Topical Sucralfate for Erosive Irritant Diaper Dermatitis | Dermatology | JAMA Dermatology | JAMA Network
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The Cutting Edge
October 2000

Topical Sucralfate for Erosive Irritant Diaper Dermatitis

Author Affiliations


Arch Dermatol. 2000;136(10):1199-1200. doi:10.1001/archderm.136.10.1199

Report of a case

We present the case of a 42-year-old woman with spina bifida and paraplegia who was referred to us because of chronic discomfort related to erosions and ulcerations of her perineal area, buttocks, and upper posterior thighs (Figure 1).

Figure 1. 
Erythema, erosions, and ulceration of buttocks, perineum, and upper thigh.

Erythema, erosions, and ulceration of buttocks, perineum, and upper thigh.

Twenty years previously she had an ileal diversion and urostomy resulting in chronic urethral discharge and diarrhea for 5 years. She required a diaper constantly and developed erosive dermatitis. Her discomfort had persisted for 5 years and failed to respond to 1% clotrimazole (Canesten; Bayer AG, Leverkusen, Germany) and a zinc oxide preparation (Sudocrem; Tosara Products Ltd, Dublin, Ireland).

Therapeutic challenge

This case was complicated by chronic immobility as well as fecal and urinary incontinence. The wet and weeping surface coupled with long-term diaper use prevented the adherence and effectiveness of traditional barrier creams.


The patient had daily emulsifying ointment baths with liquid paraffin, white soft paraffin, and emulsifying wax (Emulsifying ointment British Pharmacopoeia; Ovelle Pharmaceuticals Ltd, Dundalk, Ireland). Four 1-g sucralfate tablets (Antepsin; Wyeth Research Ltd, Berkshire, England) were crushed and diluted to 4% in an aqueous cream consisting of emulsifying ointment British Pharmacopoeia (30% wt/wt), purified water, and phenoxyethanol. This cream was applied 4 times daily and reapplied after washing. The erosions and ulceration healed and the dermatitis resolved within 2 months (Figure 2). No adverse effects were reported. The patient stopped using the topical sucralfate cream and returned 6 months later with a relapse of similar severity as on her presentation. She was treated with the same regimen of topical sucralfate cream. Six weeks later her erosions, ulceration, and dermatitis had again resolved. Her remission has been maintained with ongoing applications of topical sucralfate cream 4 times daily.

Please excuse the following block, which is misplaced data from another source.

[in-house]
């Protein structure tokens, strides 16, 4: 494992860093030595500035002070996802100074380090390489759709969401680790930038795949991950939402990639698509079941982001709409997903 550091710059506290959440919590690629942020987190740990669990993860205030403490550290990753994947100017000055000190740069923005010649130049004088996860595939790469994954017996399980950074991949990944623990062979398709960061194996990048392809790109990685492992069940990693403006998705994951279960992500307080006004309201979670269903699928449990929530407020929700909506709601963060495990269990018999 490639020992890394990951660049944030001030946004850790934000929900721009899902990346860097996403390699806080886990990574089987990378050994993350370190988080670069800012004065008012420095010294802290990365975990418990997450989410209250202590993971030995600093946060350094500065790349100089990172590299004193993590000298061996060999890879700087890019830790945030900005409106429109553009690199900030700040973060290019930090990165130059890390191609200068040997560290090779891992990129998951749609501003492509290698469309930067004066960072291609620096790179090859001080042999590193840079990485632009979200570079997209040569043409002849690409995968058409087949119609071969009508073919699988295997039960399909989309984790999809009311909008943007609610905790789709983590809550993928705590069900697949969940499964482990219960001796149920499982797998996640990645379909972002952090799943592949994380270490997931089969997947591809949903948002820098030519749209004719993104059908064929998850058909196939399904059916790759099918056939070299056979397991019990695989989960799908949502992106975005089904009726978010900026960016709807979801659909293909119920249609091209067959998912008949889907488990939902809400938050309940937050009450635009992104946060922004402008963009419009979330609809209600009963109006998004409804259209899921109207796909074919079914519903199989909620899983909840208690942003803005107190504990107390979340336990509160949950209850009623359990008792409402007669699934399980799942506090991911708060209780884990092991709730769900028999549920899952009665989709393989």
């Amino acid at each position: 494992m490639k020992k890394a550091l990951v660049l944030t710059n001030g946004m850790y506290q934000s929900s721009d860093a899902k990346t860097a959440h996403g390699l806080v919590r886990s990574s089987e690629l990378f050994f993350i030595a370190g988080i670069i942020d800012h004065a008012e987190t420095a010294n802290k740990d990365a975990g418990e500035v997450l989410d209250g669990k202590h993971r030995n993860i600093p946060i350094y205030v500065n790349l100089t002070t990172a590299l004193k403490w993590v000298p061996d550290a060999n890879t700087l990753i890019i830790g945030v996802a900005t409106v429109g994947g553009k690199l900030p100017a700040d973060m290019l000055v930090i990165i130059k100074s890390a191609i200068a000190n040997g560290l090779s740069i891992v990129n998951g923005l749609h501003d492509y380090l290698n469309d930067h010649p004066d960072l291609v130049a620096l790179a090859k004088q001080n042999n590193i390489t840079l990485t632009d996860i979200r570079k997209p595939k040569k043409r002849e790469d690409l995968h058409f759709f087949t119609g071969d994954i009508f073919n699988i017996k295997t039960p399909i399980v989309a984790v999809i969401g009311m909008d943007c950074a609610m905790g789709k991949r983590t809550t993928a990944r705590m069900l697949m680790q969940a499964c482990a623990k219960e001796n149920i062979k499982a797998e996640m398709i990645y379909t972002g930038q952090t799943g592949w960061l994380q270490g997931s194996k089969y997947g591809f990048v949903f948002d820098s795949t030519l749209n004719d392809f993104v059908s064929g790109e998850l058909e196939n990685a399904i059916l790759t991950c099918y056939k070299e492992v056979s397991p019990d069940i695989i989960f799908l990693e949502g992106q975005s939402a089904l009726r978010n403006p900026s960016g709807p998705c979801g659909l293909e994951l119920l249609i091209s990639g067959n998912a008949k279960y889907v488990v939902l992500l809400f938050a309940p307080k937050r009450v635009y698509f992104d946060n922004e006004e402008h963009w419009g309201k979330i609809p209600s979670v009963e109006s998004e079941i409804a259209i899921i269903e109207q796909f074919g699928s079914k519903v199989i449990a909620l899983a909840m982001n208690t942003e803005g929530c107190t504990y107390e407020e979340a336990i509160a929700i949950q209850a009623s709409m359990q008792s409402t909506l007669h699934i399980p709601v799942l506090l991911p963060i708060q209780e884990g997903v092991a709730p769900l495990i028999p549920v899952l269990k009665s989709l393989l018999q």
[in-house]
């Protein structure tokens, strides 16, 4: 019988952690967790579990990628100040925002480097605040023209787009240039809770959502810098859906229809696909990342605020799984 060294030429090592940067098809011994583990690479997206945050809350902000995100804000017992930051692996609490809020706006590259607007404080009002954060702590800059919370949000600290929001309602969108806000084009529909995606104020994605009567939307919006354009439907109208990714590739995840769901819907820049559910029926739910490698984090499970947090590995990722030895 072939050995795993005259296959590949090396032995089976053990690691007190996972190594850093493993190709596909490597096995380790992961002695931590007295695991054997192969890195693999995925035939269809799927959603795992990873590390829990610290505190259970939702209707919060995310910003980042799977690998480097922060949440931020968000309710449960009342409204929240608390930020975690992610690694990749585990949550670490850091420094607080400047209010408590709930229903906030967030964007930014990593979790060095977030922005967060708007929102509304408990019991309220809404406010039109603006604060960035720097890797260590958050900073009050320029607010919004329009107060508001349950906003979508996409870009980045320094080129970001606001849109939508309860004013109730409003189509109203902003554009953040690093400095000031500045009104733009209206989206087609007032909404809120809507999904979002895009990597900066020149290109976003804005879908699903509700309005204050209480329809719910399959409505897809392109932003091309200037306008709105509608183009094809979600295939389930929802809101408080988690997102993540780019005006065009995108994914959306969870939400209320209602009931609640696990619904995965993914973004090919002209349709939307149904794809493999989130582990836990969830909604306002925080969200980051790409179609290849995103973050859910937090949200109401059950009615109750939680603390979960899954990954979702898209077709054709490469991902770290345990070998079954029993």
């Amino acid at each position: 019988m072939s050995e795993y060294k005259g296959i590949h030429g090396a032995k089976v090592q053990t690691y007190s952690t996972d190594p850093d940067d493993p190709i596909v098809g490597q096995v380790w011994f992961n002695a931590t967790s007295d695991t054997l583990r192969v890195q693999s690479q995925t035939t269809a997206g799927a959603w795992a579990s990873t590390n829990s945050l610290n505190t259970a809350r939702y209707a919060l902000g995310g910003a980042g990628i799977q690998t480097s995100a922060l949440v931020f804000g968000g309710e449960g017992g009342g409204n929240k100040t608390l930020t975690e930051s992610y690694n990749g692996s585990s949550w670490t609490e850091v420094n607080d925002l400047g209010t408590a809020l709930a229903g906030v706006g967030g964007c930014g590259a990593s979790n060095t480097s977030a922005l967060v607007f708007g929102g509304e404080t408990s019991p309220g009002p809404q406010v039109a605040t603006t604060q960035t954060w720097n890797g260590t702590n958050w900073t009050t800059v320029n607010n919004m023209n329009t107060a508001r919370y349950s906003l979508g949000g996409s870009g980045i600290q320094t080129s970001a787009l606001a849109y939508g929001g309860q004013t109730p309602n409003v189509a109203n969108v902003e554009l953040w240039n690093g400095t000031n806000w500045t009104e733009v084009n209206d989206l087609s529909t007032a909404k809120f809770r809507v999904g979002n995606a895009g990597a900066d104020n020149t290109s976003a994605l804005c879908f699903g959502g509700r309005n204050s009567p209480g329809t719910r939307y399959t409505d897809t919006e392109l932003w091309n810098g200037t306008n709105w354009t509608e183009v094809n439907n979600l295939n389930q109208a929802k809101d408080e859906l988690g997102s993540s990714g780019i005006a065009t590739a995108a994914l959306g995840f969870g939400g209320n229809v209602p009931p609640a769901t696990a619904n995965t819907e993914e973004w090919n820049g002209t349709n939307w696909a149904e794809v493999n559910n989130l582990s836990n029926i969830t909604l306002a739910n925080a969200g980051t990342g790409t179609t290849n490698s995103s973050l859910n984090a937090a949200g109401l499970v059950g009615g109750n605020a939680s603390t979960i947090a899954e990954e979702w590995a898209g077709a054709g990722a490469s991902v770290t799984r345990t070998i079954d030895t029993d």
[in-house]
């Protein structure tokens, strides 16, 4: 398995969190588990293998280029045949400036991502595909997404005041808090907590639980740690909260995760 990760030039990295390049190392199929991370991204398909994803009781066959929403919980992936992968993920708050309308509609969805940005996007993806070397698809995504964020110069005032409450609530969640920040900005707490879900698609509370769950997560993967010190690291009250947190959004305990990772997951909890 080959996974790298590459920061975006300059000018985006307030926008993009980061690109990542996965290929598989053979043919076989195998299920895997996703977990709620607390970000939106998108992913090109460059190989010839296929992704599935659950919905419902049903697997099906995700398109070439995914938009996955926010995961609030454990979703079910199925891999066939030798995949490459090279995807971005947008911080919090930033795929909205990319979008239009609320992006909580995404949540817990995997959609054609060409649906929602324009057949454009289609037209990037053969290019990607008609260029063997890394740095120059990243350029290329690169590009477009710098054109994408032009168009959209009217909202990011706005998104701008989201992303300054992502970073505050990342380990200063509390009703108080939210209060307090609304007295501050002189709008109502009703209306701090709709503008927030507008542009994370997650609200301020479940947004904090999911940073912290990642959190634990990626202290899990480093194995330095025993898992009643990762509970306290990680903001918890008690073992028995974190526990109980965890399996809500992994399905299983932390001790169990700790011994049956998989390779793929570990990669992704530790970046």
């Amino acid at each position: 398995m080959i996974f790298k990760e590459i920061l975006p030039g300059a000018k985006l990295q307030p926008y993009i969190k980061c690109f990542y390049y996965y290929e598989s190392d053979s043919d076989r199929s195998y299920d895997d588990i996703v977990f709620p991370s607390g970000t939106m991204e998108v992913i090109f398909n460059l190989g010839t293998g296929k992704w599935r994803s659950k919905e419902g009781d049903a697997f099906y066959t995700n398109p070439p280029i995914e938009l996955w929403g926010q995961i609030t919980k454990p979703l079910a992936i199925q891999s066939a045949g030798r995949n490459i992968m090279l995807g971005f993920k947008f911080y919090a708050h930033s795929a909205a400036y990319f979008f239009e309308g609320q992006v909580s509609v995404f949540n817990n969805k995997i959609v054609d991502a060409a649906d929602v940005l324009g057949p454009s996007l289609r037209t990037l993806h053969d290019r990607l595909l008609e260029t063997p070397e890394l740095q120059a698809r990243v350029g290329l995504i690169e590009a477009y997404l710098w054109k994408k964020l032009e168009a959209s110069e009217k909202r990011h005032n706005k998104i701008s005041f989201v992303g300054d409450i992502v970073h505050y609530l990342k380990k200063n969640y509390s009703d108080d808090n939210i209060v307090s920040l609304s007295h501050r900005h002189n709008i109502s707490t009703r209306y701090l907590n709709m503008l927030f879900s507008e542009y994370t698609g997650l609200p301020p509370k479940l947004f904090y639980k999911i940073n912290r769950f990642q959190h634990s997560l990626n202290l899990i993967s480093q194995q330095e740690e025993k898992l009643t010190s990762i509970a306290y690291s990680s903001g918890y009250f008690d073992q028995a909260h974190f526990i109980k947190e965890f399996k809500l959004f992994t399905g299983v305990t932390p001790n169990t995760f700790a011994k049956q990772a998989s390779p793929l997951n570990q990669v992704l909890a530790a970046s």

Figure 2. 
Marked improvement in the erythema; the erosions and the ulceration have healed.

Marked improvement in the erythema; the erosions and the ulceration have healed.


Sucralfate, a common antiulcer medication, is a basic aluminum salt of sucrose octasulfate. It has been shown to act as a mechanical barrier because of a strong electrostatic interaction of the drug with proteins at an ulcer site. However, Danesh et al1 showed that the protective effect of sucralfate does not require an acidic environment.

Sucralfate has also been shown to have antibacterial activity.2 More recently, reports have shown that sucralfate, structurally similar to heparin, has angiogenic properties.3 All 3 of these actions would account for its healing action in erosive dermatitis.

Vaginal ulceration has previously been treated successfully with vaginal douches of 10% sucralfate suspension twice daily.4 Sucralfate, prepared as either a powder or an emollient and applied every 4 to 6 hours, has been used to manage resistant peristomal and perineal excoriation.5

Sucralfate ointment applied twice daily for 8 weeks has also been shown to be effective in the treatment of chronic venous stasis ulcers.6 Sucralfate tablets softened with an aluminum hydroxide gel have been used successfully to treat decubitus ulcers.7 A 10% aqueous solution of sucralfate, given as a rectal enema or vaginal douche, was also used successfully to treat radiation-induced rectal and vaginal ulcers. More recently, a sucralfate suspension was used successfully in the treatment of oral and genital ulceration of Behçet disease.8 Topical 4% sucralfate in aqueous cream was effective in treating a patient with chronic irritant dermatitis when traditional barrier methods had failed.

Accepted for publication May 5, 2000.

Corresponding author: Trevor Markham, MB, MRCPI, Department of Dermatology, Hume St Hospital, Dublin 2, Ireland (e-mail:

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